Reading/Discussion Class and Poetry Writing Workshop at Library

March 20, 1998

The Andrew Carnegie Free Library in Carnegie, PA, is offering two community classes beginning in April 1998, one a reading/discussion class (novels), and the other a poetry writing workshop. Classes will meet in the Mary Harris Room (the library's bookstore).

Cost for each class will be $50, payable to "Andrew Carnegie Free Library."


READING / DISCUSSION CLASS, 8 weeks, April 7 - May 26, 1998
Tuesday, 5:30 - 7:00 p.m.
To register for the class, or for more information, call Michael Yellin at (412) 661-2878.

City-slickers often contend that nothing ever happens in small towns, but American novelists disagree. Many of the most fascinating, comic, and moving works of modern American fiction are set in small towns. In this class, we will explore the contours of small town life. We will travel from Texas to upstate New York to rural Washington state, and we will meet an abundance of amusing and eclectic characters. We will eat sumptuous cheeseburgers at greasy diners, and we will learn about the difficulties that come with publishing a local newspaper. The reading list for this class is as follows: The Last Picture Show, by Larry McMurtry (author of Lonesome Dove); Mohawk, by Richard Russo (author of Nobody's Fool); Snow Falling on Cedars, by David Guterson; and A Thousand Acres, by Jane Smiley. We will also read a collection of poems about small town life. Depending on the pace of the class, we may also read a few short stories (Flannery O'Conner is a possibility). In addition, I invite class members to bring in clippings from local small town newspapers. We will use them to enhance our discussions and to find out if fact really is stranger than fiction.

Michael Yellin grew up in Rochester, NY (not a small town, but a small city). He migrated to Philadelphia, where he attended Haverford college. Currently, he is a graduate student at the University of Pittsburgh, where he expects to receive his Master's degree in English literature in May 1998. He is a writing tutor, a fan of Henry Roth, and an aspiring cook.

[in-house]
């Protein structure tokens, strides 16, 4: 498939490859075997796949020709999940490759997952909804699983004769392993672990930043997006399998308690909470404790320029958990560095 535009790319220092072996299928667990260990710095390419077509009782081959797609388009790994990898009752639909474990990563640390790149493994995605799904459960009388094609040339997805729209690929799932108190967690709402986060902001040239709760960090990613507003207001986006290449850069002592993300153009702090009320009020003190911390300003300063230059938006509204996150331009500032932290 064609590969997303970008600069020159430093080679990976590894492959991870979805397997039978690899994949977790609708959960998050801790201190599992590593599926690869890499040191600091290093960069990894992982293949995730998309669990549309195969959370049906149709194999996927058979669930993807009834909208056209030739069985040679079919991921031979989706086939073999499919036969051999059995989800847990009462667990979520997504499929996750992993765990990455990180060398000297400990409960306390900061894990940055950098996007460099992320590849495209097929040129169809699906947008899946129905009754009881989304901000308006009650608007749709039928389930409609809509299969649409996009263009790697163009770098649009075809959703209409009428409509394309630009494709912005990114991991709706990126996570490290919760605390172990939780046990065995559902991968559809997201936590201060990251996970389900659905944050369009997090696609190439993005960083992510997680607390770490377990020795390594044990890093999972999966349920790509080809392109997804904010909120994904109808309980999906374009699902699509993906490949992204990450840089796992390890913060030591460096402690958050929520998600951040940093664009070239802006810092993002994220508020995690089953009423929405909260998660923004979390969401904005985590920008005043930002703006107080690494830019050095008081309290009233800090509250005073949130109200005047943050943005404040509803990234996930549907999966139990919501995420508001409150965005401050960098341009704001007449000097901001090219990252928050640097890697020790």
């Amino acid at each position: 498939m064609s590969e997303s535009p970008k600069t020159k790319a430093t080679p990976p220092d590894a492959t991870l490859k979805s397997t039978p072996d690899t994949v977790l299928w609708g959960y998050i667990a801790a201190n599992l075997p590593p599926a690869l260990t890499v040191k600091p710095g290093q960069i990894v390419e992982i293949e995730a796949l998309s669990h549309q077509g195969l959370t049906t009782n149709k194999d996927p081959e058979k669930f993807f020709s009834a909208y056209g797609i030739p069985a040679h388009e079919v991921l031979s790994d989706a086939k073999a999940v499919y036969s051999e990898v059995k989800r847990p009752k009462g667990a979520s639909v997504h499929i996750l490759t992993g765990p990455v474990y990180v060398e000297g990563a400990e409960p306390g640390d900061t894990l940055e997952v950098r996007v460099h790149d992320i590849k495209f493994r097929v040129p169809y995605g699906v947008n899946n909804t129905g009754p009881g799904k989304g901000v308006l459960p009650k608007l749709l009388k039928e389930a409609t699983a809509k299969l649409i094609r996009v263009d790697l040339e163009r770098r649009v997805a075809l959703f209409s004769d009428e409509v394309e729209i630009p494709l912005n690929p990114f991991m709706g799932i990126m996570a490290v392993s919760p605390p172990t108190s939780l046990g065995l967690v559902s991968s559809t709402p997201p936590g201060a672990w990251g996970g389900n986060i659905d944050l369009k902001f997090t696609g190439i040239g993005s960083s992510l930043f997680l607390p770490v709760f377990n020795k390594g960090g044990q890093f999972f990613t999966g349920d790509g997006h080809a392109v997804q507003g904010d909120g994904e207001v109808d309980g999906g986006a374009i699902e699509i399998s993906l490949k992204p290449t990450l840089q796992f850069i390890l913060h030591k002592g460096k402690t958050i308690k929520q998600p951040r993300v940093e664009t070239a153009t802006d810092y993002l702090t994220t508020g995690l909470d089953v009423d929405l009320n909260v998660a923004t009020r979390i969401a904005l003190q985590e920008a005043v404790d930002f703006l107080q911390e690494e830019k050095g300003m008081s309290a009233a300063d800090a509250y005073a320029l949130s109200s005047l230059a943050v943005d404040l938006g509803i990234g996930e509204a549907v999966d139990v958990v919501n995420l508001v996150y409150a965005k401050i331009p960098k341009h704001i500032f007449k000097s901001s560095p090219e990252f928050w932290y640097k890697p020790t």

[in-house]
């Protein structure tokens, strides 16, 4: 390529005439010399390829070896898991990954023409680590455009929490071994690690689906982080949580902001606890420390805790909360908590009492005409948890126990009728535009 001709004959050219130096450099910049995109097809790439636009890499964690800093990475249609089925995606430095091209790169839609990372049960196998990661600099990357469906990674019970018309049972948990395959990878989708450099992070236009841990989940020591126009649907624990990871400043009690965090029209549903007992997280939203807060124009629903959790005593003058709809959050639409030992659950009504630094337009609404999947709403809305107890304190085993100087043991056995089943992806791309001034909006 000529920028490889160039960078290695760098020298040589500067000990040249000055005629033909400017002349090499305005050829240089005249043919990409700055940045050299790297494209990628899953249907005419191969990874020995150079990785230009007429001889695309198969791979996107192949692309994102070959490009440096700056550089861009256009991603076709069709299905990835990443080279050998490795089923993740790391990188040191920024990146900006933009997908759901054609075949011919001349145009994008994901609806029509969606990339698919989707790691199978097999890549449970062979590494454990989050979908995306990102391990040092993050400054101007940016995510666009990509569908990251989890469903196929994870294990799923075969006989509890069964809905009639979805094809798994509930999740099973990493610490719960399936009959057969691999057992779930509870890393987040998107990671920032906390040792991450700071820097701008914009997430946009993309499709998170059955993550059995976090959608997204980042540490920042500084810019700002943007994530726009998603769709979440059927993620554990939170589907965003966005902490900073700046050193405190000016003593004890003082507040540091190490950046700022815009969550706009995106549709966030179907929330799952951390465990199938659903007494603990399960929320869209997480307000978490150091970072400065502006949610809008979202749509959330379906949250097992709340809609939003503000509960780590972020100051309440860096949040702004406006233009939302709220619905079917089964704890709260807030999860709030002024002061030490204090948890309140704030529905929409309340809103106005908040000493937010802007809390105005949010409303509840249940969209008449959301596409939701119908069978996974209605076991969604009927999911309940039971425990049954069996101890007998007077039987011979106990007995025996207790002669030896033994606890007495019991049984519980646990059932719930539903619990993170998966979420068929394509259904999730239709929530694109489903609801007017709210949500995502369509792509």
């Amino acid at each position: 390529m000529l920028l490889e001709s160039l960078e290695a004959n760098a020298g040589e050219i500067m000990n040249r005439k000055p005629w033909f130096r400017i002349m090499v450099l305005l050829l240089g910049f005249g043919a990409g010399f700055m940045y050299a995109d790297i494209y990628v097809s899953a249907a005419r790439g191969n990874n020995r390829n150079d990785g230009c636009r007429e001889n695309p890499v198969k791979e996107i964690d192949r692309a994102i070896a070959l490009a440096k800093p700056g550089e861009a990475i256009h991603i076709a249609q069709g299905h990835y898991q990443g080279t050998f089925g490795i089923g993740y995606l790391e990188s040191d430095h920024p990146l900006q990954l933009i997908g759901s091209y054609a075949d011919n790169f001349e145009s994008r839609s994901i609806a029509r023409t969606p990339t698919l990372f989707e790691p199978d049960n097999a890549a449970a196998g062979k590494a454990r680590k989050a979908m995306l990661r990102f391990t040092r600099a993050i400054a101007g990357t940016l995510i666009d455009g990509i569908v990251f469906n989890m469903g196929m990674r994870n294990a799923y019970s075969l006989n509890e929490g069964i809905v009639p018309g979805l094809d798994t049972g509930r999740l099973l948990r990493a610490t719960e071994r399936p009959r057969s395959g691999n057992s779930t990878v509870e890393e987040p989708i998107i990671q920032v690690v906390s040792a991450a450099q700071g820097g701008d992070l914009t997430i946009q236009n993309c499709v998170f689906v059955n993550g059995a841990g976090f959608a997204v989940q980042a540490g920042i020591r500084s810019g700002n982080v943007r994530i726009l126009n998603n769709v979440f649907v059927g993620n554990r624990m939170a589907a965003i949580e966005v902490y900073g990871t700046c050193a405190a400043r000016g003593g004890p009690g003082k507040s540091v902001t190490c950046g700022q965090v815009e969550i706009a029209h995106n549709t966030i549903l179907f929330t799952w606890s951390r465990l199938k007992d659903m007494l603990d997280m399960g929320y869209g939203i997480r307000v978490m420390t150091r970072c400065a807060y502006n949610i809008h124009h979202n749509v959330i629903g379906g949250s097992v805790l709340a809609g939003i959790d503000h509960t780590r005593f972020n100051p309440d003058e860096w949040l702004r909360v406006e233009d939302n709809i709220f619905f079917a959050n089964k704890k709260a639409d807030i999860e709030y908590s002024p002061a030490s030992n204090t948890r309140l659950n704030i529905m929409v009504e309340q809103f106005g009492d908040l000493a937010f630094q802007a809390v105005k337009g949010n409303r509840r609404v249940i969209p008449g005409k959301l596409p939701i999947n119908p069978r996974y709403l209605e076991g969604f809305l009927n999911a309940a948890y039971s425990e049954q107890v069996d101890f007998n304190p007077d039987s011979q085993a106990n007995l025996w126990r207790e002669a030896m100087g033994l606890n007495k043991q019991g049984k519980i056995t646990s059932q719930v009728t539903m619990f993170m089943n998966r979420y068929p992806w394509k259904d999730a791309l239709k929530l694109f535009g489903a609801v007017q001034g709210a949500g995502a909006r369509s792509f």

POETRY WRITING WORKSHOP, 8 weeks, April 16 - June 4, 1998
Thursday, 6:00 - 7:30 p.m.
To register for the class, or for more information, call Luisa Villani at (412) 421-7636.

This eight week workshop is open to the novice, the advanced, and the nouvea poet. If you want to be part of the poetic community, this workshop is for you. Each week will begin with a short lecture on topics such as content, the use of imagery, the creation of sound and silence, and what publishers are looking for in a poet's work. Students will be asked to bring a poem each week to class, and will be required to critique each other's manuscripts. The course will be led by a published poet, who will bring to the students a working knowledge of what the current market is for their work and how the students' poems relate to the contemporary scheme of American poetry.

Luisa Villani's work has appeared in The Birmingham Poetry Review, The Hiram Poetry Review, The Dickinson Review, and many other publications. Her chapbook, On the Eve of Everything, was awarded first place in the WECS Press 1997 chapbook competition and was published this year. Her other honors include a Bucknell Fellowship and an Academy of American Poets Prize. A native of Los Angeles, Luisa currently teaches at the University of Pittsburgh while pursuing a graduate degree.


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